chicago

View of “The Freedom Principle: Experiments in Art and Music, 1965 to Now,” 2015. Clockwise, from left: Nari Ward, We the People, 2011; Renée Green, Space Poem #3 (Media Bicho), 2012; Sanford Biggers, Ghetto Bird Tunic, 2006; Terry Adkins, Native Son (Circus), 2006/2015. Photo: Nathan Keay.

“The Freedom Principle: Experiments in Art and Music, 1965 to Now”

Museum of Contemporary Art, Chicago (MCA Chicago)

View of “The Freedom Principle: Experiments in Art and Music, 1965 to Now,” 2015. Clockwise, from left: Nari Ward, We the People, 2011; Renée Green, Space Poem #3 (Media Bicho), 2012; Sanford Biggers, Ghetto Bird Tunic, 2006; Terry Adkins, Native Son (Circus), 2006/2015. Photo: Nathan Keay.

AT THE THRESHOLD of this exhibition is Glenn Ligon’s Give Us a Poem, 2007, positioned immediately adjacent to the show title that spans the entirety of the gallery’s outer wall. Ligon’s neon wall work quotes Muhammad Ali’s response to a 1975 Harvard audience’s request for a poem. Ali’s succinct answer—“Me / We!”—is illuminated in an alternating pattern, the two words stacked one atop the other. Ligon’s use of reflexive symmetry plays on the collectivity called for by Ali to amplify a central question of “The Freedom Principle”: How does contemporary art revisit black cultural nationalisms of the 1960s in ways both critical and affirmative?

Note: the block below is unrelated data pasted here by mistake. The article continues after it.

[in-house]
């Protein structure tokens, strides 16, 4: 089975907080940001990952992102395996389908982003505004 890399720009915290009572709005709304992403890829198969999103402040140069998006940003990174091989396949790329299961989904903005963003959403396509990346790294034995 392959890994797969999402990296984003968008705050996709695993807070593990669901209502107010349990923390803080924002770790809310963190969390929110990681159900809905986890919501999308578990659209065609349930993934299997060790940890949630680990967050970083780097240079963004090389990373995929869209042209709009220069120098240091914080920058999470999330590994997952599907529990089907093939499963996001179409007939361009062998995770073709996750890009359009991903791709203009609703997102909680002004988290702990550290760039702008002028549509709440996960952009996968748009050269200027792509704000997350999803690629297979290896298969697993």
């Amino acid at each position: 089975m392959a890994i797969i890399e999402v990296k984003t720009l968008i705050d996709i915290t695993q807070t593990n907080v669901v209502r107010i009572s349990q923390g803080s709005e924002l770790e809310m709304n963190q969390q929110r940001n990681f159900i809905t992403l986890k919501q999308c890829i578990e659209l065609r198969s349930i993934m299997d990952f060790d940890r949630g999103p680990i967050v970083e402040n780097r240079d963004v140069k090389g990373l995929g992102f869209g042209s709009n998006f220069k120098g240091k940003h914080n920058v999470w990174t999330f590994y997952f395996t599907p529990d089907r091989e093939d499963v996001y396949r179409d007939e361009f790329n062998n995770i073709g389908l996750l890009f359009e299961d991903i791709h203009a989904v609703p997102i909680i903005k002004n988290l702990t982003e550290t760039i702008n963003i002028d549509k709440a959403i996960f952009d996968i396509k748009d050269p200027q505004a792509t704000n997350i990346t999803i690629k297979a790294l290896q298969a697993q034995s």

That is to say: What was—or is—the Black Arts Movement? This expansive exhibition places two seminal and interrelated Chicago groups founded during the ’60s—the Association for the Advancement of Creative Musicians (AACM)

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